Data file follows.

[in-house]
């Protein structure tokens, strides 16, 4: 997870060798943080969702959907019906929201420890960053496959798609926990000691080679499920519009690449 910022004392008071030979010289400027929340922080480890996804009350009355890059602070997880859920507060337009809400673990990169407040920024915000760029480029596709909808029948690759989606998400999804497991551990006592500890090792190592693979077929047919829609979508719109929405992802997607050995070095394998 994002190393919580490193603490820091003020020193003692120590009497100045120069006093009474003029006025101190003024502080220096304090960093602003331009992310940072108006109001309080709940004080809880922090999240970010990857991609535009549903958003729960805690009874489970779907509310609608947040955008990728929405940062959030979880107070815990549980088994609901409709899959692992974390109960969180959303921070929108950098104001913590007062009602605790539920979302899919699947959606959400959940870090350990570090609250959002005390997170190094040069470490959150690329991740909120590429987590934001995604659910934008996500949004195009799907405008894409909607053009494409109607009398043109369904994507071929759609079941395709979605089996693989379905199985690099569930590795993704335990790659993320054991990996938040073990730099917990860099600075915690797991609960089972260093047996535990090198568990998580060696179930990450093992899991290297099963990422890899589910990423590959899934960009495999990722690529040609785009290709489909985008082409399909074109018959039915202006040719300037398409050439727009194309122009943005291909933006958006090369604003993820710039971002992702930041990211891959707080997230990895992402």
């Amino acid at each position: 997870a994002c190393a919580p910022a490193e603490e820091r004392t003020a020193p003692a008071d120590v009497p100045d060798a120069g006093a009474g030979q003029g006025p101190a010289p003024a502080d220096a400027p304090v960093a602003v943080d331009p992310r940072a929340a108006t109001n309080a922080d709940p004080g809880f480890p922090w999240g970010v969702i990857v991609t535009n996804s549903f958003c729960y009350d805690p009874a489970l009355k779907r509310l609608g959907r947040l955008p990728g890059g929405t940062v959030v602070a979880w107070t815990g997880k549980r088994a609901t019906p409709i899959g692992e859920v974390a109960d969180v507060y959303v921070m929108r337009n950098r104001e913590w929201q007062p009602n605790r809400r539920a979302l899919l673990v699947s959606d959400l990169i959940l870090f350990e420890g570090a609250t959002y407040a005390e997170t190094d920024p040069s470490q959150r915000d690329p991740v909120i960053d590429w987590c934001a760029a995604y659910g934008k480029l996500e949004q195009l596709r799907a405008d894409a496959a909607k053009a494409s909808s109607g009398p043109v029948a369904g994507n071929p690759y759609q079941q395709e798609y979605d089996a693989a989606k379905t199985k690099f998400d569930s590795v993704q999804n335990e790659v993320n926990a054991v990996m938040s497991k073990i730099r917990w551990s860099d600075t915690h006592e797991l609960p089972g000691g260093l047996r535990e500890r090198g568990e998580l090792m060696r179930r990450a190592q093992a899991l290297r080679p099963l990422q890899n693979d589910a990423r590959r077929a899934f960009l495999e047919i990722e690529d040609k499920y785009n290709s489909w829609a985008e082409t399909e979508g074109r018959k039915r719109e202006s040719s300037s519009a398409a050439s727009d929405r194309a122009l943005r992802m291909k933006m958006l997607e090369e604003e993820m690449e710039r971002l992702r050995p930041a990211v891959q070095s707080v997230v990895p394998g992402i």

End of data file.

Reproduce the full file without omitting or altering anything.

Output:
[in-house]
């Protein structure tokens, strides 16, 4: 997870060798943080969702959907019906929201420890960053496959798609926990000691080679499920519009690449 910022004392008071030979010289400027929340922080480890996804009350009355890059602070997880859920507060337009809400673990990169407040920024915000760029480029596709909808029948690759989606998400999804497991551990006592500890090792190592693979077929047919829609979508719109929405992802997607050995070095394998 994002190393919580490193603490820091003020020193003692120590009497100045120069006093009474003029006025101190003024502080220096304090960093602003331009992310940072108006109001309080709940004080809880922090999240970010990857991609535009549903958003729960805690009874489970779907509310609608947040955008990728929405940062959030979880107070815990549980088994609901409709899959692992974390109960969180959303921070929108950098104001913590007062009602605790539920979302899919699947959606959400959940870090350990570090609250959002005390997170190094040069470490959150690329991740909120590429987590934001995604659910934008996500949004195009799907405008894409909607053009494409109607009398043109369904994507071929759609079941395709979605089996693989379905199985690099569930590795993704335990790659993320054991990996938040073990730099917990860099600075915690797991609960089972260093047996535990090198568990998580060696179930990450093992899991290297099963990422890899589910990423590959899934960009495999990722690529040609785009290709489909985008082409399909074109018959039915202006040719300037398409050439727009194309122009943005291909933006958006090369604003993820710039971002992702930041990211891959707080997230990895992402």
């Amino acid at each position: 997870a994002c190393a919580p910022a490193e603490e820091r004392t003020a020193p003692a008071d120590v009497p100045d060798a120069g006093a009474g030979q003029g006025p101190a010289p003024a502080d220096a400027p304090v960093a602003v943080d331009p992310r940072a929340a108006t109001n309080a922080d709940p004080g809880f480890p922090w999240g970010v969702i990857v991609t535009n996804s549903f958003c729960y009350d805690p009874a489970l009355k779907r509310l609608g959907r947040l955008p990728g890059g929405t940062v959030v602070a979880w107070t815990g997880k549980r088994a609901t019906p409709i899959g692992e859920v974390a109960d969180v507060y959303v921070m929108r337009n950098r104001e913590w929201q007062p009602n605790r809400r539920a979302l899919l673990v699947s959606d959400l990169i959940l870090f350990e420890g570090a609250t959002y407040a005390e997170t190094d920024p040069s470490q959150r915000d690329p991740v909120i960053d590429w987590c934001a760029a995604y659910g934008k480029l996500e949004q195009l596709r799907a405008d894409a496959a909607k053009a494409s909808s109607g009398p043109v029948a369904g994507n071929p690759y759609q079941q395709e798609y979605d089996a693989a989606k379905t199985k690099f998400d569930s590795v993704q999804n335990e790659v993320n926990a054991v990996m938040s497991k073990i730099r917990w551990s860099d600075t915690h006592e797991l609960p089972g000691g260093l047996r535990e500890r090198g568990e998580l090792m060696r179930r990450a190592q093992a899991l290297r080679p099963l990422q890899n693979d589910a990423r590959r077929a899934f960009l495999e047919i990722e690529d040609k499920y785009n290709s489909w829609a985008e082409t399909e979508g074109r018959k039915r719109e202006s040719s300037s519009a398409a050439s727009d929405r194309a122009l943005r992802m291909k933006m958006l997607e090369e604003e993820m690449e710039r971002l992702r050995p930041a990211v891959q070095s707080v997230v990895p394998g992402i």